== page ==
Finally, nearly ten years after the attack on the Twin Towers in New York, on 9/11 2001, Osama Bin Laden is dead.
While we know this will not end the operations of Al Qaeda, may make them more determined to continue in the name of a now-dead martyr, in our hearts there is relief. The mastermind behind the biggest act of terror perpetrated on American soil is no longer in the game. There is a symmetry, a symbolic closing of the loop.
For the conspiracy theorists who have long claimed Bin Laden is dead, the real truth is finally out there.
For the people behind the scenes, working for eight months on a covert and sensitive operation and for the special forces sent in to complete the mission, the sense of achievement must be palpable. Achieved too, with no loss of life on their part. Bin Laden is dead, no global debate over what should be done with him were he to have been taken alive in Abbottabad, Pakistan.
In many ways nothing will have changed, the global operation against terrorists will continue – there may be reprisals against the west and the world will continue to be vigilant for a long time yet.
This morning America and the west will be celebrating. After a nearly a decade of waging war against an unseen, elusive foe, the head of the snake has been removed. We’ll have to wait to see if an effective head emerges from the body to make it whole again.
While I am not comfortable with the public display of celebration I understand and feel it. Many of the young people whooping and hollering with joy outside the White House last night would have been young when 9/11 happened.
They will have absorbed the horror, fear and sense of a world de-stabilised passed on by the media and in the response to family and community around them. Many have grown up not knowing what life was like before Al Qaeda. When you didn’t have to stand in line for security checks at airports, removing shoes, belts, watches and not being able to board a plane with a bottle of water. A time when the world was not afraid.
Who can deny them a moment of relief that the bogeyman of their childhood is no more.
For those who lost a loved one, or were effected by the hell of that day, the pain has never gone. Scratch the surface and its there in its rawness every day, in shadows, dreams and ‘what if’s’. How they will feel as the media intrudes into their lives once more to get their reaction to the news? We will have to wait and see.
For those who have rebuilt a life from the rubble and pain, today will be tough – the fragile veneer of recovery will shatter for a while until the emotions are reined in and equilibrium restored. They will be living a new normal from today – raw justice has been done, an eye for an eye, there may be a sense of closure. For some at least.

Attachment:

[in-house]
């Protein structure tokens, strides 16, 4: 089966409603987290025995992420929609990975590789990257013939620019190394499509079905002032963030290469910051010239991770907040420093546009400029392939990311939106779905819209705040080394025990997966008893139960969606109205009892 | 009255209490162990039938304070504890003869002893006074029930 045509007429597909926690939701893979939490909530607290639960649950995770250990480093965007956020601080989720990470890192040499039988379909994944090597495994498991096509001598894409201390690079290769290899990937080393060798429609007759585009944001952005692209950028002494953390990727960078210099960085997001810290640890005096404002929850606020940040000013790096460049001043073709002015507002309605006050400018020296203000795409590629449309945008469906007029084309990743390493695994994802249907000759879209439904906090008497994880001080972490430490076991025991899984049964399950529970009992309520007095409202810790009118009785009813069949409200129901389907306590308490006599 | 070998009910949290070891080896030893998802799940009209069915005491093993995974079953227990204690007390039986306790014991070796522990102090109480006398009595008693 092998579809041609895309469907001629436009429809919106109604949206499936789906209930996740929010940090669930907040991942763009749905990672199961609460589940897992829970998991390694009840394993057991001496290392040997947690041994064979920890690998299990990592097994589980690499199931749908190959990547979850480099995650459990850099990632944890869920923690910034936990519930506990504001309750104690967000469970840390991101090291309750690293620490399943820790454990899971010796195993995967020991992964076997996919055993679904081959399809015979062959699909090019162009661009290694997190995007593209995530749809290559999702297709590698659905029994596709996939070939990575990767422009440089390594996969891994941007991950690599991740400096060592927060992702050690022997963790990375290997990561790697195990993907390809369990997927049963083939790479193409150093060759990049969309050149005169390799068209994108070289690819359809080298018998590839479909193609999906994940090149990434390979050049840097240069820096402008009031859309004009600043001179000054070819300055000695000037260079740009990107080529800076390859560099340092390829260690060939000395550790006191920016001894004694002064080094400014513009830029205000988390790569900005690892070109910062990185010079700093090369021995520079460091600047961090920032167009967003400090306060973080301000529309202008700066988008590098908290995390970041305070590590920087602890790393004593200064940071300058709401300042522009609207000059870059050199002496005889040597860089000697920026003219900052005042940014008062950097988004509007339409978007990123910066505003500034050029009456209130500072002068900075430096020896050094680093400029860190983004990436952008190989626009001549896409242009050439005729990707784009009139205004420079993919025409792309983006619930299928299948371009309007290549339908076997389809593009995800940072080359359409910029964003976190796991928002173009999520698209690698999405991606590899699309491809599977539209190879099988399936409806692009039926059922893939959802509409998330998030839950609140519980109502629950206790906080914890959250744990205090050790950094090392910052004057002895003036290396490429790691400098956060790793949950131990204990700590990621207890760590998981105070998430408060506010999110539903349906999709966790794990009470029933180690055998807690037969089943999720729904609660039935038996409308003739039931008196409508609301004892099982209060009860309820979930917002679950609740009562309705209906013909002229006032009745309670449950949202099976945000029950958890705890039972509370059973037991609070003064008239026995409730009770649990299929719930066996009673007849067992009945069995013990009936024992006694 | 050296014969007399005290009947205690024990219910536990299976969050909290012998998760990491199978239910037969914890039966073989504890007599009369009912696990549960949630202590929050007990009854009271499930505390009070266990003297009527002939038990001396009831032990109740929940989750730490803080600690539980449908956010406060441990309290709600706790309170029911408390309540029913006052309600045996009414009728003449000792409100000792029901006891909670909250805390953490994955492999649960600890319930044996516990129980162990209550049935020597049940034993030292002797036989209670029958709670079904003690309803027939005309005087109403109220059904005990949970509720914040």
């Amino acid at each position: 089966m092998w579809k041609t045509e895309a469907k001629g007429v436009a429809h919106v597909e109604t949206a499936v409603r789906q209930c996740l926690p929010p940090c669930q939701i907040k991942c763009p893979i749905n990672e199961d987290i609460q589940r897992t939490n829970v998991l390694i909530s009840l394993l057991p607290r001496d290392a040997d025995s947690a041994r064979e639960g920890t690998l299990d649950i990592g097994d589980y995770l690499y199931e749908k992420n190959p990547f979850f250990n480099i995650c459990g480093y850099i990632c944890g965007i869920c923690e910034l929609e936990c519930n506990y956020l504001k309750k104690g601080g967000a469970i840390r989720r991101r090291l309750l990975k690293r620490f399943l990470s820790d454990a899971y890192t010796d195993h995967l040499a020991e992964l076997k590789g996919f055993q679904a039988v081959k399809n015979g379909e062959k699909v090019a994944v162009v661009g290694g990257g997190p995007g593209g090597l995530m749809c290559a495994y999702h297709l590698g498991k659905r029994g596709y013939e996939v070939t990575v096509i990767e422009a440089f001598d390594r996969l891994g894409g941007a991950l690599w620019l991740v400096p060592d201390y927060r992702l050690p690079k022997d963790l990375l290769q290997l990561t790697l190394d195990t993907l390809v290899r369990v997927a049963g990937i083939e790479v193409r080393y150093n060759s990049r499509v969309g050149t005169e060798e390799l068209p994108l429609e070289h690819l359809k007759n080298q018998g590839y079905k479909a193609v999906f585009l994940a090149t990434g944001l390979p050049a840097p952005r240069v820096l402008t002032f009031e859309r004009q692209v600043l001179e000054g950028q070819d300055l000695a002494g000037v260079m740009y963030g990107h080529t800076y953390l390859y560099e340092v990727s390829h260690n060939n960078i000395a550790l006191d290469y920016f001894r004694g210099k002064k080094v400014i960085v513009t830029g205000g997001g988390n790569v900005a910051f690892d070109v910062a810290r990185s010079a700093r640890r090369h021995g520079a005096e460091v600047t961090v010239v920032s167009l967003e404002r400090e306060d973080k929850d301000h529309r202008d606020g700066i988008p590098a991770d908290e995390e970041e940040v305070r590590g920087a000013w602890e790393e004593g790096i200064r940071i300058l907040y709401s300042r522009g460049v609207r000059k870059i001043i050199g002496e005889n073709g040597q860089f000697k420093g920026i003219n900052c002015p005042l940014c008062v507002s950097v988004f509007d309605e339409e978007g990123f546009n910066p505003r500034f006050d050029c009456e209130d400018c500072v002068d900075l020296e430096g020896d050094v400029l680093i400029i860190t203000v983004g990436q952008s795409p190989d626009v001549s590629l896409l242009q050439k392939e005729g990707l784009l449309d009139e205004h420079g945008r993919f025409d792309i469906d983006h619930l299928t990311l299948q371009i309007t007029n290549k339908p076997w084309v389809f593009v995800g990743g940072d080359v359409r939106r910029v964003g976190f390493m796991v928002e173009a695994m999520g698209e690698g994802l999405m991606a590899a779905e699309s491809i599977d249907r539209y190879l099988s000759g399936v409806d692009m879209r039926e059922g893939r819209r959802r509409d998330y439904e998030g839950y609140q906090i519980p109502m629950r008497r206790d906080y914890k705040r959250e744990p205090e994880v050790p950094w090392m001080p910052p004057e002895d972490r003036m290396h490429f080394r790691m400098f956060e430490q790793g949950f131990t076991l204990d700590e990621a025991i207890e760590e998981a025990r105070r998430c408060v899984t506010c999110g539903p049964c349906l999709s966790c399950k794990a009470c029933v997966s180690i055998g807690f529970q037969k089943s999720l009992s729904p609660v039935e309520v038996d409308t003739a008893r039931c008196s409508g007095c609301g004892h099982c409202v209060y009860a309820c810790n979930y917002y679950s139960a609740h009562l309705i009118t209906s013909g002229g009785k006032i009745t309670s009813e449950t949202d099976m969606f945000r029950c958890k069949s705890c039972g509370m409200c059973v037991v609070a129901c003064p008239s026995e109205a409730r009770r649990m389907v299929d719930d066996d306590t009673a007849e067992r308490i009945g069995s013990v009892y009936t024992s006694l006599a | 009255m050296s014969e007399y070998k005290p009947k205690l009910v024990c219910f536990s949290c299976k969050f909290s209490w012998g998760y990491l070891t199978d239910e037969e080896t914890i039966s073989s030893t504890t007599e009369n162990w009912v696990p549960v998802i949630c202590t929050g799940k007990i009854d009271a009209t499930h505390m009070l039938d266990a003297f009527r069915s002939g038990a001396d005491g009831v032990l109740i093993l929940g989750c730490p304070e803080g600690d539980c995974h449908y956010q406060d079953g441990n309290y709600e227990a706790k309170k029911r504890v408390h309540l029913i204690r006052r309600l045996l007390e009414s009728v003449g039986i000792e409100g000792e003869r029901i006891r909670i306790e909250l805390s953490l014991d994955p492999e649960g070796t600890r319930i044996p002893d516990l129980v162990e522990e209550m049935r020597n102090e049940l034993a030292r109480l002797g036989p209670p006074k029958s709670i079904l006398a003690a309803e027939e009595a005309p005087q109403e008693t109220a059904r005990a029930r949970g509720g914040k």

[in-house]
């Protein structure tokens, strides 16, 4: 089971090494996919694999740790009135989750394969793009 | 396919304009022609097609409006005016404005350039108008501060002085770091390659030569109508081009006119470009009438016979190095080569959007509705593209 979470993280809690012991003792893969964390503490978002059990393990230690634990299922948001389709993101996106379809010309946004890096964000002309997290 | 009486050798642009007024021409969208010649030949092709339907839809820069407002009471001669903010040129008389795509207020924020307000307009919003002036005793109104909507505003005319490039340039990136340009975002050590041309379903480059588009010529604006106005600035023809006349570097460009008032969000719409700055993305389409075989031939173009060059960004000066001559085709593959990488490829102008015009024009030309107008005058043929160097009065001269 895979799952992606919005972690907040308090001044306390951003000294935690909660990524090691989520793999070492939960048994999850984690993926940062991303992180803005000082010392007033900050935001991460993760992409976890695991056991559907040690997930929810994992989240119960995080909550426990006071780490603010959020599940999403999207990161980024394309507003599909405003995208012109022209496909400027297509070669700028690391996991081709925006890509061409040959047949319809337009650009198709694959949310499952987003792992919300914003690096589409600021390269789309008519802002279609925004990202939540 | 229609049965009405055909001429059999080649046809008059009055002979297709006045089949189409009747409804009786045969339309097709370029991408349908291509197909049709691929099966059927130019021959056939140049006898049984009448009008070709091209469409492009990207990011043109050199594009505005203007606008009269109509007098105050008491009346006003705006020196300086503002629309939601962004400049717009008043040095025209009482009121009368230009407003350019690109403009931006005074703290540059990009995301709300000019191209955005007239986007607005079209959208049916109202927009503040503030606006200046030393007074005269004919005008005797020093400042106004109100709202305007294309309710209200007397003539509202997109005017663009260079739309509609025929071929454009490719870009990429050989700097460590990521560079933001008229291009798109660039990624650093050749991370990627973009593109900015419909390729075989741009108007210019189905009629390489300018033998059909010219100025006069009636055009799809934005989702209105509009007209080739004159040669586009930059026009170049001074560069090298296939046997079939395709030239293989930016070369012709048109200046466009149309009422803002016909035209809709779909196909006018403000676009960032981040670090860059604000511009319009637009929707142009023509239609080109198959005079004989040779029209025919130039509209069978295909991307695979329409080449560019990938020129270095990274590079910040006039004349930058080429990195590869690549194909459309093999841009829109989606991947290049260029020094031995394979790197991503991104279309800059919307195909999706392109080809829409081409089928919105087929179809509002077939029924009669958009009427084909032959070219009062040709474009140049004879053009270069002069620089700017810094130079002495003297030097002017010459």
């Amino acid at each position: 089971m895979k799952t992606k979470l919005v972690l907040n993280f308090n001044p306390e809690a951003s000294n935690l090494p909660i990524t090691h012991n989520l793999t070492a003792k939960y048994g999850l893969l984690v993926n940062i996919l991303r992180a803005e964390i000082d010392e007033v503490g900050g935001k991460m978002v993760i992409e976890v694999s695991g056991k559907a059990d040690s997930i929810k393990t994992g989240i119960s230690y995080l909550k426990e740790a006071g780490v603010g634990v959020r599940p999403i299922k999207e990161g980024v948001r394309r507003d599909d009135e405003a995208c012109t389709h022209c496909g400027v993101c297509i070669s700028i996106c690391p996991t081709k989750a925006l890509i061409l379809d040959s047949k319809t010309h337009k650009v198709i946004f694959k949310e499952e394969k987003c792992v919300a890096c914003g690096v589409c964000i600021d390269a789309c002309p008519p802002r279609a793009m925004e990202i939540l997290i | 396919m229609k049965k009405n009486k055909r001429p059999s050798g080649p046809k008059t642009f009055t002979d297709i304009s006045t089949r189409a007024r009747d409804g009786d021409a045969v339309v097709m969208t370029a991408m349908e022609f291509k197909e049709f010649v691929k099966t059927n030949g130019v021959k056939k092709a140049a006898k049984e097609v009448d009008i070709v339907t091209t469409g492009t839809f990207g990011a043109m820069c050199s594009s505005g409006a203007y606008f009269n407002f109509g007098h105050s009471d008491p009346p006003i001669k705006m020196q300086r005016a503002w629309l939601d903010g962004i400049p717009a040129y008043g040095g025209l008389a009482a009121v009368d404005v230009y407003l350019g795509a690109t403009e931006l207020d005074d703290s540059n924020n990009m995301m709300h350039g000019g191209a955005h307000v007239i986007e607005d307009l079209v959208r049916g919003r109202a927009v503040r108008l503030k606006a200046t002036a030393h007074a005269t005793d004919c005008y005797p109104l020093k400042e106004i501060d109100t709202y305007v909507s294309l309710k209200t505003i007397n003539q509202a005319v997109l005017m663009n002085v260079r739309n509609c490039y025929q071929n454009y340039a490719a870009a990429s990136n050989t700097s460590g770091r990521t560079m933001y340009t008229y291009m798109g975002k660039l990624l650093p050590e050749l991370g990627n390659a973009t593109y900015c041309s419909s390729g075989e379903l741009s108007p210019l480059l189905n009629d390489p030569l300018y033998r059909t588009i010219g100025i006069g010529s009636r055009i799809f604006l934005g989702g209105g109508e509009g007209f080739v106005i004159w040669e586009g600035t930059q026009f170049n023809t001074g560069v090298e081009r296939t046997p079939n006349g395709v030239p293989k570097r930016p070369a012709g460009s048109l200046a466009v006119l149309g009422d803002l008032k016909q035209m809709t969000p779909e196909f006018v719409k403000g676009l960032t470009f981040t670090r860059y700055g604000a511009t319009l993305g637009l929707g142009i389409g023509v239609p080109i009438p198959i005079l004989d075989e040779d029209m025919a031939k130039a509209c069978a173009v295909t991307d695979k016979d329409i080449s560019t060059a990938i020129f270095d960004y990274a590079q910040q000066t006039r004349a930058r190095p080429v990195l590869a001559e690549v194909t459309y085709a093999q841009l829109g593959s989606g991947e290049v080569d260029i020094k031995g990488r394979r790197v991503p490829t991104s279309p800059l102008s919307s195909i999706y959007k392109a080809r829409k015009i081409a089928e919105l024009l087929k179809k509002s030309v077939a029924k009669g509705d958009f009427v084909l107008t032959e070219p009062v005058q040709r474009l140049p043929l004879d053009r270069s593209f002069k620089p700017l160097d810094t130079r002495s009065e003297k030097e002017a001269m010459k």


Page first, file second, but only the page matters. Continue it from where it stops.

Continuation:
For others there will never be closure. Al Qaeda physically killed nearly 3000 people in the 9/11 attacks, irrespective of colour, creed or nationality. They killed the spirit of hundreds more who had to continue living with a family member missing at the dinner table, as Mr Obama so poignantly put it.
Everyone remembers where they were that day, what they were doing when the news broke.
Driving home from the school run on the I10 in Louisiana, turning on the radio to our local station and hearing the news, I assumed the World Trade Centre in New Orleans had been hit. I called my husband to put the local news on the TV in his office and call me back. When he did it was like cold water running down my body.
Obama used the words ‘seared on our memories’ to describe the events that followed. He has a good speech writer. We were all branded by the images we saw.
In our small town the atmosphere was subdued, the inhabitants in shock, helpless. The land phones were down, cell phone signals intermittent, the fear and uncertainty tangible.
I saw the effects of primal fear first hand – a colleague I’d worked with for several years, someone I regarded as a friend, cornered me in my office demanding to know if I was an American citizen. At that time I wasn’t: the process to naturalisation is tardy and although the process was started, its completion was still a few years away. Not that I had a chance to explain.
With her face inches from mine, a look of rage and loathing in her eyes she hissed, ‘If you people coming to live here aren’t prepared to be American you should get the hell out of our country.’
I understood the emotion, as I do today in the celebrations outside the White House, but it will change nothing in the day-to-day turning of the world – yet.
To the committed men and women who have spent every day of the past 9 years and 8 months quietly devoting their lives to fighting the faceless enemy in the shadows, we salute your courage and determination. To those on the final operation, congratulations and grateful thanks from the nation on a mission accomplished so comprehensively.
As the President said in his address, today should be celebrated ‘by all those who believe in peace and human dignity’ across nationalities and faiths and no-one should argue with that.
For those struggling with wounds re-opened by the news, our thoughts are with you today as they have been over the years.
And for anyone who has forgotten how the events of that day hurt a nation (are there any?) watch U2’s Superbowl performance in January 2002 to remember… those who died and those who pledged to remember always. From a city who would feel a different pain three years later.
U2 Superbowl 2002, Superdome, New Orleans, Louisiana USA